Team events don’t always need to be in celebration of anything in particular. In my personal life, I celebrate my loved ones whenever I feel like it – regardless of whether it’s a birthday, anniversary or Christmas. I’ll buy gifts or plan a dinner for a loved one on a random Wednesday in March when there are no special dates coming up. It’s about showing gratitude and appreciation when I feel it. The same goes for organisations. We need to celebrate with our team even on ordinary days of the year. We need to demonstrate our appreciation for them when it is not required of us. Many organisations wait for Christmas, end-of-year awards, or financial results to come through to have a party. At Pierlite, we celebrate our team whenever we feel like we should.
I’ve talked before about the four essential happiness chemicals humans need to function at their best – dopamine, oxytocin, endorphins, and serotonin. In the office, we encourage the production of these chemicals by hosting initiatives such as social gatherings, exercise activities, and fun events. But how do we manage our team’s happiness when they’re all working from their individual homes? For one, our exercise and movement activities haven’t stopped just because we’re not working in the office. Pierlite funds digital fitness classes for any employee that is interested. We also host meditation classes over Zoom. Our team also knows that during company meetings and calls, they are more than welcome to go on a walk or go outside and soak in some sun while on the call.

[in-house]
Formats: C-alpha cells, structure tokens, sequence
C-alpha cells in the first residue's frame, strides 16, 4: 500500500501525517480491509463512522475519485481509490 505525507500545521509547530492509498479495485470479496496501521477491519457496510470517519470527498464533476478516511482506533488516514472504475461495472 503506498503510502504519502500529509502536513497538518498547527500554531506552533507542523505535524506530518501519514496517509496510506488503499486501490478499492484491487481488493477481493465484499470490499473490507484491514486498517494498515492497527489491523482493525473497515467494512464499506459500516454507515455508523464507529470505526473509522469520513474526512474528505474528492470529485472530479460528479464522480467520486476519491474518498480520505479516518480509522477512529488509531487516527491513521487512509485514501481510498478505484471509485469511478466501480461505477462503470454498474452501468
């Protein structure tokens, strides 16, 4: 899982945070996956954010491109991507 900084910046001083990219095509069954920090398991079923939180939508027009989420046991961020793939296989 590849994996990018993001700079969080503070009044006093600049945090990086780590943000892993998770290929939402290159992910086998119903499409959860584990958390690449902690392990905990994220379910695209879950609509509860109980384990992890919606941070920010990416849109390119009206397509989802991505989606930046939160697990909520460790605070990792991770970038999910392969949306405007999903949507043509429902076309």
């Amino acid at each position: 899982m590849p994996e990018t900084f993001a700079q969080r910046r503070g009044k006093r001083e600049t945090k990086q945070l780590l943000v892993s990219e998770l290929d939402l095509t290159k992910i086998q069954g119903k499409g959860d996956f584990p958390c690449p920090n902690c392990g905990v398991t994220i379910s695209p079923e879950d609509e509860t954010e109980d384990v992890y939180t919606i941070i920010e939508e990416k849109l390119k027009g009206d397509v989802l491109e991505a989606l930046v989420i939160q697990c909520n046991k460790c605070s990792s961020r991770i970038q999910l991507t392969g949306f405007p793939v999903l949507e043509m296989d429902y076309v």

Not only do these initiatives improve our team’s happiness and wellbeing, but they are also a signal of the trust that Pierlite’s management team and I have in our employees. I have never believed in micromanagement because I trust my team.
With a remote team, some managers may be tempted to closely monitor their employees to make sure they’re being productive. However, some experts believe that micromanagement decreases a team’s morale as it creates a tone of distrust between you and your team. Additionally, contrary to the myth of employees slacking off when working from home, data has shown that remote workers are actually doing more work, not less. One study found that almost 70% of remote professionals did extra work on weekends, while a global study discovered that the average workday increased by 8.2% when the pandemic started. As a remote CEO managing an international company, I for one am definitely finding working from home harder than working in the office.